It is undemanding to cultivation, it is cultivated on common soils. It is widespread cosmopolitanly and has been isolated from several animal species such as cats, dogs, pigs, monkeys, and more. Y. pseudotuberculosis is widespread in the environment (feces, water), where it can survive for a long time. The environment itself is contaminated with the faeces of infected animals, especially rodents and birds. In addition to animals, it was also found in water, both in rivers and in alpine streams.

Antigenic structure[edit | edit source]

We can distinguish 5 serotypes according to somatic antigen.

Pathogenicity and virulence[edit | edit source]

The toxin bound in the cell is different from the plague toxin. Virulent strands can cause the septicemic form akin to the plague especially in individuals with a weakened immune system. Gastrointestinal tract diseases such as acute and chronic appendicitis, gastroenteritis, or disorders of mesenteric lymph nodes occur much more often. Infections with Y. pseudotuberculosis were reported all around the world. These infections happen less frequently than infections by Yersinia enterocolitica. Most of the infections are sporadic and arise rarely, e.g., outbreaks in Finland and Japan.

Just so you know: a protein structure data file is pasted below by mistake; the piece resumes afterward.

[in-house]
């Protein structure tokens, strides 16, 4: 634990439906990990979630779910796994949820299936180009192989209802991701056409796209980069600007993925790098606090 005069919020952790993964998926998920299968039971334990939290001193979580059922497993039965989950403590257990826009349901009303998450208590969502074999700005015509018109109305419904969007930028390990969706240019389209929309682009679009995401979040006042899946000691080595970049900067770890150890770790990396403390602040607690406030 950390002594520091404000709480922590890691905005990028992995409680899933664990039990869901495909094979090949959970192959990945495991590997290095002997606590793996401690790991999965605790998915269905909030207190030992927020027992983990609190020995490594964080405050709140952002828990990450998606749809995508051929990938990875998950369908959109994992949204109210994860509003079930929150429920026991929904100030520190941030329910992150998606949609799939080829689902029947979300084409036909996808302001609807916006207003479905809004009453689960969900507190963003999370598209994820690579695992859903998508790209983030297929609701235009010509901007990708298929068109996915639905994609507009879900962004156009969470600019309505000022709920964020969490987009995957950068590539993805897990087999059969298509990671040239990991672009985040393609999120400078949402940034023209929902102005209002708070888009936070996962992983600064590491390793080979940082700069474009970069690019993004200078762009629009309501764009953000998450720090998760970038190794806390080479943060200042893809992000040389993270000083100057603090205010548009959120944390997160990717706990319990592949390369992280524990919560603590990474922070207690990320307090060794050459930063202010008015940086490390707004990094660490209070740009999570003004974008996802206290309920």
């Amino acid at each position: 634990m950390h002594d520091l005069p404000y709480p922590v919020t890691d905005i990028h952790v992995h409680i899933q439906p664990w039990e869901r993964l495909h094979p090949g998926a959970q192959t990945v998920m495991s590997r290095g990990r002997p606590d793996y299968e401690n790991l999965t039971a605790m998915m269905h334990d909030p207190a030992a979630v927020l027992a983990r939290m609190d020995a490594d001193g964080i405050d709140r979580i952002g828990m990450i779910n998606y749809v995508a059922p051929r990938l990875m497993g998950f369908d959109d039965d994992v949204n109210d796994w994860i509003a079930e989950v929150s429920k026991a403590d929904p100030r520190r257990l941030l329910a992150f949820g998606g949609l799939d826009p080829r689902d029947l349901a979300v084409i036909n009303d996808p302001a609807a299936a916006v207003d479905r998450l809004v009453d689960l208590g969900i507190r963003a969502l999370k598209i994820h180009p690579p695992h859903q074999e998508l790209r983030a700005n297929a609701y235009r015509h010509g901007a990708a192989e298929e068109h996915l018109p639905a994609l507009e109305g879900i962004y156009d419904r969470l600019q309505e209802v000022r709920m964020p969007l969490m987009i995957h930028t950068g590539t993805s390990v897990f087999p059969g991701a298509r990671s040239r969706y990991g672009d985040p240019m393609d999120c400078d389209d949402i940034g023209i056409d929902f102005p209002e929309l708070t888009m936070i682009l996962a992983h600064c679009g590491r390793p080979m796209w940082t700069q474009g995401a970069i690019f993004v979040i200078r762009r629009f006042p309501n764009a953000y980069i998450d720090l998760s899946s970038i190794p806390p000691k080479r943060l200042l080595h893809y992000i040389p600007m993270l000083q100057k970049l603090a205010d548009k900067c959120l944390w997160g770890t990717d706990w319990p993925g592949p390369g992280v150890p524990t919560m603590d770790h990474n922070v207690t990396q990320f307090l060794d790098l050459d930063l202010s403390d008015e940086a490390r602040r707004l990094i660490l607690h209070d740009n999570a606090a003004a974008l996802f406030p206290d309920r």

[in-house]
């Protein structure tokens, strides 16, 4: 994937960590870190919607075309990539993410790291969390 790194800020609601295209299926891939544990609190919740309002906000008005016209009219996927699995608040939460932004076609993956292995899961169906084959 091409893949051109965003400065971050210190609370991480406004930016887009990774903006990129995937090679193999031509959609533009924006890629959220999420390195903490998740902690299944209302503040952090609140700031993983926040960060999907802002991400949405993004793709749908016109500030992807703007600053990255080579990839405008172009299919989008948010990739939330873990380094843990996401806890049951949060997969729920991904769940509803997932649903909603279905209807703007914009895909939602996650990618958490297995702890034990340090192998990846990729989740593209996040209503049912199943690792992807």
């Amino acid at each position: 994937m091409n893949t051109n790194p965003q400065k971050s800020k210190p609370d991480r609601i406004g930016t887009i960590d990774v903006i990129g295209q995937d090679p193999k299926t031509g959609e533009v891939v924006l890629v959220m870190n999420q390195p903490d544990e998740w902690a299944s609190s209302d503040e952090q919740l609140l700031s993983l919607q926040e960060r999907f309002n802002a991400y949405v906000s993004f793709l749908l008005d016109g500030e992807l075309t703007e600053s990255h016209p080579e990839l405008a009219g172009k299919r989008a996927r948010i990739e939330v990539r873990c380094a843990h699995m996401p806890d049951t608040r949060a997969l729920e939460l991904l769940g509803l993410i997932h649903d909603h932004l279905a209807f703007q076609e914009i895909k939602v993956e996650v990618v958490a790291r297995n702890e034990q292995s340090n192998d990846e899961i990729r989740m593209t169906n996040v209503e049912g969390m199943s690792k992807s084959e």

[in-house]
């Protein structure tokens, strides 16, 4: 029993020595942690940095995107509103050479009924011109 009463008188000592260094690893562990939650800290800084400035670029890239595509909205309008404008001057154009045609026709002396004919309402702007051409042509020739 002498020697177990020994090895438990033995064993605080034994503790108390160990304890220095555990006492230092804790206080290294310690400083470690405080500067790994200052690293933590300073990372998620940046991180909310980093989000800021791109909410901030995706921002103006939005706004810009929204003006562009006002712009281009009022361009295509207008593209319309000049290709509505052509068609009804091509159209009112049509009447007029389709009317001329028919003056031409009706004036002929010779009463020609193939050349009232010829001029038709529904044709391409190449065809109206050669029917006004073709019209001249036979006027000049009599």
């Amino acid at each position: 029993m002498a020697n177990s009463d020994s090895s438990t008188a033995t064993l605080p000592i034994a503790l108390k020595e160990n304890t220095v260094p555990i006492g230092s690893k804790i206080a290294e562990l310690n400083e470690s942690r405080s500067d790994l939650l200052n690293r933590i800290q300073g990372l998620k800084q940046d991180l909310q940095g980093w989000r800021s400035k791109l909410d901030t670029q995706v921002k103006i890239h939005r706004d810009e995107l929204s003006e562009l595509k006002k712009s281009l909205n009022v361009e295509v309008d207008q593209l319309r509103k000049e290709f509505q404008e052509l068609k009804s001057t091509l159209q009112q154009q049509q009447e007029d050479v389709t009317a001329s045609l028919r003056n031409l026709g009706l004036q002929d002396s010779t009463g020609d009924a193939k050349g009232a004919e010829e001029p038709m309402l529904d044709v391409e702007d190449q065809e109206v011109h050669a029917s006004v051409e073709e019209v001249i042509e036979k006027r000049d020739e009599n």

Clinical manifestations[edit | edit source]

The disease manifests itself in humans with fever, rashes, abdominal pain, and diarrhea. Yersinia pseudotuberculosis has been associated with Kawasaki disease.

Diagnostics[edit | edit source]

Laboratory tests are obtained from stool, urine, or blood tests for bacterial antibodies. Serotyping of an isolated strain. Antibiotics are used for treatment. We must not forget that the patient may be dehydrated due to fever and diarrhea. Rehydration of the patient is necessary.

Links[edit | edit source]

Related articles[edit | edit source]

References[edit | edit source]

  1. GOERING, Richard V – DOCKRELL, Hazel M. Mimsova lékařská mikrobiologie. 5. edition. 2016. ISBN 978-80-7387-928-0.
  2. BEDNÁŘ, Marek – SOUČEK, Andrej – FRAŇKOVÁ, Věra. Lékařská mikrobiologie : Bakteriologie, virologie, parazitologie.. 1. edition. 1999. . ISBN 8023802976.

References[edit | edit source]

  • BEDNÁŘ, Marek – SOUČEK, Andrej – FRAŇKOVÁ, Věra, et al. Lékařská mikrobiologie : Bakteriologie, virologie, parazitologie. 1. edition. Praha : Marvil, 1999. 558 pp. ISBN 8023802976.
  • JULÁK, Jaroslav. Úvod do lékařské bakteriologie. 1. edition. Praha : Karolinum, 2006. ISBN 80-246-1270-4.